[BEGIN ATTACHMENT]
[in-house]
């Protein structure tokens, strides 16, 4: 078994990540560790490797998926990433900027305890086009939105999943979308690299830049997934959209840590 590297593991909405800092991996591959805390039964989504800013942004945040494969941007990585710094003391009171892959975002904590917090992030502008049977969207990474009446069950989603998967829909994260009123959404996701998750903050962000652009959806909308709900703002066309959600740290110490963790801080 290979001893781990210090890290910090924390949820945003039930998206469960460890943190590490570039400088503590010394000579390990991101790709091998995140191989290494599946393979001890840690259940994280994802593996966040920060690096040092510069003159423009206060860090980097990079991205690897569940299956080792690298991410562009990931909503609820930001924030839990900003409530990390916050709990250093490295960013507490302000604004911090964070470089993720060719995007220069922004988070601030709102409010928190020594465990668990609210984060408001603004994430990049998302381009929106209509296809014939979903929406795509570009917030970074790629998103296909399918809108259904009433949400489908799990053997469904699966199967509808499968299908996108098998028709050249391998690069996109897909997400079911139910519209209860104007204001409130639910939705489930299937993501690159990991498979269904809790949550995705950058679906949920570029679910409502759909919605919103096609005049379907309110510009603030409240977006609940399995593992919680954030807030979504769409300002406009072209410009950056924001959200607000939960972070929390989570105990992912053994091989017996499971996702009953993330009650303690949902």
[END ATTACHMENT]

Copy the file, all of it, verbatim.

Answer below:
[in-house]
């Protein structure tokens, strides 16, 4: 078994990540560790490797998926990433900027305890086009939105999943979308690299830049997934959209840590 590297593991909405800092991996591959805390039964989504800013942004945040494969941007990585710094003391009171892959975002904590917090992030502008049977969207990474009446069950989603998967829909994260009123959404996701998750903050962000652009959806909308709900703002066309959600740290110490963790801080 290979001893781990210090890290910090924390949820945003039930998206469960460890943190590490570039400088503590010394000579390990991101790709091998995140191989290494599946393979001890840690259940994280994802593996966040920060690096040092510069003159423009206060860090980097990079991205690897569940299956080792690298991410562009990931909503609820930001924030839990900003409530990390916050709990250093490295960013507490302000604004911090964070470089993720060719995007220069922004988070601030709102409010928190020594465990668990609210984060408001603004994430990049998302381009929106209509296809014939979903929406795509570009917030970074790629998103296909399918809108259904009433949400489908799990053997469904699966199967509808499968299908996108098998028709050249391998690069996109897909997400079911139910519209209860104007204001409130639910939705489930299937993501690159990991498979269904809790949550995705950058679906949920570029679910409502759909919605919103096609005049379907309110510009603030409240977006609940399995593992919680954030807030979504769409300002406009072209410009950056924001959200607000939960972070929390989570105990992912053994091989017996499971996702009953993330009650303690949902």